Supreme Court Nominations
Witnesses Line Up to Testify at Sotomayor Hearings
Posted Jul 9, 2009 11:40 AM CDT
By Debra Cassens Weiss
Sonia Sotomayor will make her opening statement before the Senate Judiciary Committee on Monday as it begins its first day of hearings on her nomination to replace retired Justice David H. Souter.
Sotomayor received a unanimous rating of “well-qualified” from the ABA Standing Committee on the Federal Judiciary based on its analysis of her integrity, professional competence and judicial temperament. Senate Judiciary Committee Chairman Patrick Leahy, D-Vt., says the rating should rebut critics who say Sotomayor has been harsh or bullying on the bench.
ABAJournal.com will have live gavel-to-gavel coverage of the hearings beginning Monday. That coverage and related nomination posts can be found at this link.
Kim Askew, the chairwoman of the ABA standing committee, and Mary Boies, the primary reviewer of Sotomayor, will testify for the association, the New York Times reports. Their testimony will follow Sotomayor's questioning and will likely begin Thursday, according to Judiciary Committee majority spokeswoman Erica Chabot. While the standing committee was unanimous in its well-qualified assessment, its vote on her 1997 nomination to the New York City-based 2nd U.S. Circuit Court of Appeals was mixed. At that time, a substantial majority found her well-qualified, and a minority found her qualified.
Sotomayor is likely to face tough questioning by some Republicans who want to know more about her ruling against white firefighters as a New York-based federal appeals judge in Ricci v. DeStefano. Sotomayor was a member of the 2nd Circuit panel that upheld a decision by the city of New Haven, Conn., to throw out a fire department promotional exam because no blacks got top scores. The U.S. Supreme Court reversed in a June decision.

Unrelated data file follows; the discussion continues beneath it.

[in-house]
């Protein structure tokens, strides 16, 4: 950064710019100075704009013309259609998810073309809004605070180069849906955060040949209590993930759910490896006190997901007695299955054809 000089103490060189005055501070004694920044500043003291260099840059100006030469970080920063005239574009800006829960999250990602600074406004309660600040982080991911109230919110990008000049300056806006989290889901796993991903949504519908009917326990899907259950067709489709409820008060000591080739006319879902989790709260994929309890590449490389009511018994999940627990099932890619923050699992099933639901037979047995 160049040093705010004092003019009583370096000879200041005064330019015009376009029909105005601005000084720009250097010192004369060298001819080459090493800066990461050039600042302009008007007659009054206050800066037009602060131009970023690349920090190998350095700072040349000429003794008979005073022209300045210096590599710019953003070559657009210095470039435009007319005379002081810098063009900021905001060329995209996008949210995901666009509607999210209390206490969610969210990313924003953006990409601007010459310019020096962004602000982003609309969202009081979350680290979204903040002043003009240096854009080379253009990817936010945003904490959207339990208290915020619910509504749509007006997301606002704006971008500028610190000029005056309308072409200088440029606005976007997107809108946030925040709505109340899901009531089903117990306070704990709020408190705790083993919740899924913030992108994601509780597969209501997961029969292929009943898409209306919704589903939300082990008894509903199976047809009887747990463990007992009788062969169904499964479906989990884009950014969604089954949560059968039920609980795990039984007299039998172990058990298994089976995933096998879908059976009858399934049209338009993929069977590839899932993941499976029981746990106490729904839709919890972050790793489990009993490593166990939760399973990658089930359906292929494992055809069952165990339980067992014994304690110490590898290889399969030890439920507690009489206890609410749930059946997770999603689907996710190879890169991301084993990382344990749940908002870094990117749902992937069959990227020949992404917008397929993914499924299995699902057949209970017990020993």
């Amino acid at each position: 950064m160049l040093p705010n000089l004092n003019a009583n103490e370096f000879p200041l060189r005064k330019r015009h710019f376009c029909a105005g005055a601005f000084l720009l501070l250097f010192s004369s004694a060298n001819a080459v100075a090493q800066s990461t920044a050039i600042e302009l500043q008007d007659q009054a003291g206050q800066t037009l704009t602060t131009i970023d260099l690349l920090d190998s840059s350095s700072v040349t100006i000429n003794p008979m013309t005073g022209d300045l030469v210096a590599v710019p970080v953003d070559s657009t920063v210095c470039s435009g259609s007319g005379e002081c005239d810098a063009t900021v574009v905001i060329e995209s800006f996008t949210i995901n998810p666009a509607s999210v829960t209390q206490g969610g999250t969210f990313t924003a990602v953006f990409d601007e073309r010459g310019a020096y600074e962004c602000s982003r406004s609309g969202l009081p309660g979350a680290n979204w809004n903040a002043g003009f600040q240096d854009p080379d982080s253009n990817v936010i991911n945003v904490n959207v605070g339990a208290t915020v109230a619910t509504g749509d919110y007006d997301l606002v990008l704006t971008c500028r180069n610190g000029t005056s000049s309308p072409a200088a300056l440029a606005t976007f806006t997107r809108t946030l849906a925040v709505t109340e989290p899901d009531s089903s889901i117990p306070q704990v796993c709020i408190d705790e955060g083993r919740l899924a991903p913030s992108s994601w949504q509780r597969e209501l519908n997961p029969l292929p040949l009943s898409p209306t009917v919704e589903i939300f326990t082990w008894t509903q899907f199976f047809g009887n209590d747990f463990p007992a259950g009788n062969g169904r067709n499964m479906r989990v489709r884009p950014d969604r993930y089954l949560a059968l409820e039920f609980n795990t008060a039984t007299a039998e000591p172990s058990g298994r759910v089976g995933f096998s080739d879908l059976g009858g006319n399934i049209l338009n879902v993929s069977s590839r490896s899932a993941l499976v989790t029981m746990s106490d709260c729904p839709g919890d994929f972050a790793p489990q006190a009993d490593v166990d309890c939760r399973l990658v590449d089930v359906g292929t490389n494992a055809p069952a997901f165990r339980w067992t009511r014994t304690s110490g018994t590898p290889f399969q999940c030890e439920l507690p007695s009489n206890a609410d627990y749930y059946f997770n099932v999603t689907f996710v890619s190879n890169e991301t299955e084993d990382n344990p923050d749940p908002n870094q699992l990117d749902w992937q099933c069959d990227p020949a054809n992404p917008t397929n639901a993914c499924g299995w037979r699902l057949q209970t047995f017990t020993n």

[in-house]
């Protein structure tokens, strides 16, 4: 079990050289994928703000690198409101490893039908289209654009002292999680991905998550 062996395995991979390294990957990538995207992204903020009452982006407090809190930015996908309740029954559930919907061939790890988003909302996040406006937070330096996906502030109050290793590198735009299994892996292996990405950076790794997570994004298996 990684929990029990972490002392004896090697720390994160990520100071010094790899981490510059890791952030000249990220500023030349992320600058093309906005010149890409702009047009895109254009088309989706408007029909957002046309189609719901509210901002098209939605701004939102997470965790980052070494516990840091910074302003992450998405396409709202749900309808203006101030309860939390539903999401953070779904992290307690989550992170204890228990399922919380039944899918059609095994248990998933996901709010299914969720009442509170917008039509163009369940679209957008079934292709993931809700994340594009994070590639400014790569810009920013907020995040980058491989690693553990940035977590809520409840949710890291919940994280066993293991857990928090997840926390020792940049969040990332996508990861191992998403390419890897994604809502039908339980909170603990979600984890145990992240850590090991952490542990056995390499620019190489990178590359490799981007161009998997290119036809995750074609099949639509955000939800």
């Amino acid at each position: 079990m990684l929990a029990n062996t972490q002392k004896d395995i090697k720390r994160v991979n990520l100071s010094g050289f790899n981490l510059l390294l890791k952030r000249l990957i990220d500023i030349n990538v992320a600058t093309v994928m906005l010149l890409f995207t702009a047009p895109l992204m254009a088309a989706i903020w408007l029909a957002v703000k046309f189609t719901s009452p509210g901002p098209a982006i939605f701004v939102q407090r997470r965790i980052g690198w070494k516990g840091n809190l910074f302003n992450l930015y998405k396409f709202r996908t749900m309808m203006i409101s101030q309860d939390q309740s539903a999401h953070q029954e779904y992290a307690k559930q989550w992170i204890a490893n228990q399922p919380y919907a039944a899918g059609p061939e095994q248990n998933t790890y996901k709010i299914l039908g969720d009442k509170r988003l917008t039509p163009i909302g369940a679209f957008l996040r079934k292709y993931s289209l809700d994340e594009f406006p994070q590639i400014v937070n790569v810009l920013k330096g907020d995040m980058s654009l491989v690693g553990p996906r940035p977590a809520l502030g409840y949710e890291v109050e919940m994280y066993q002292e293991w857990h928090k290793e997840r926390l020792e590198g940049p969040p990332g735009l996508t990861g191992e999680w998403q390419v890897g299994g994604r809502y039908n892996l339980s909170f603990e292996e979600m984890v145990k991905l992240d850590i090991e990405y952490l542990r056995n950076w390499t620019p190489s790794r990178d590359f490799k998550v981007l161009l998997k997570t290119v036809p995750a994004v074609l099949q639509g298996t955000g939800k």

The plaintiff in the case, white firefighter Frank Ricci, is one of 14 witnesses scheduled to testify for Republicans, the Associated Press reports.
On the Democratic side, a surprise witness is former Major League pitcher David Cone, who is likely to testify about a Sotomayor opinion on behalf of players that ended the 1995 baseball strike.
Other lines of questioning may focus on Sotomayor’s remarks in which she said the ethnicity and sex of judges may make a difference in their judging. “I would hope that a wise Latina woman with the richness of her experiences would more often than not reach a better conclusion than a white male who hasn’t lived that life,” Sotomayor said in the often-quoted remark.
The National Law Journal outlines 12 themes likely to emerge in the hearings, ranging from Sotomayor's “rags to robes story” to her views on limits on presidential power.
The hearings will provide viewers a glimpse of another person taking on a new role: former comedian Al Franken, a Democrat who won a court battle to become Minnesota’s newest senator. He told the Associated Press that he sees himself playing the role of the “the people’s proxy” in the hearings.
“As someone who will have been in the committee a grand total of six days and isn't an attorney, I kind of see myself fulfilling a certain role for Americans watching the hearings," Franken said. “I kind of see myself as people's proxy, not that the other senators aren't, but certainly that's the kind of role I want to play."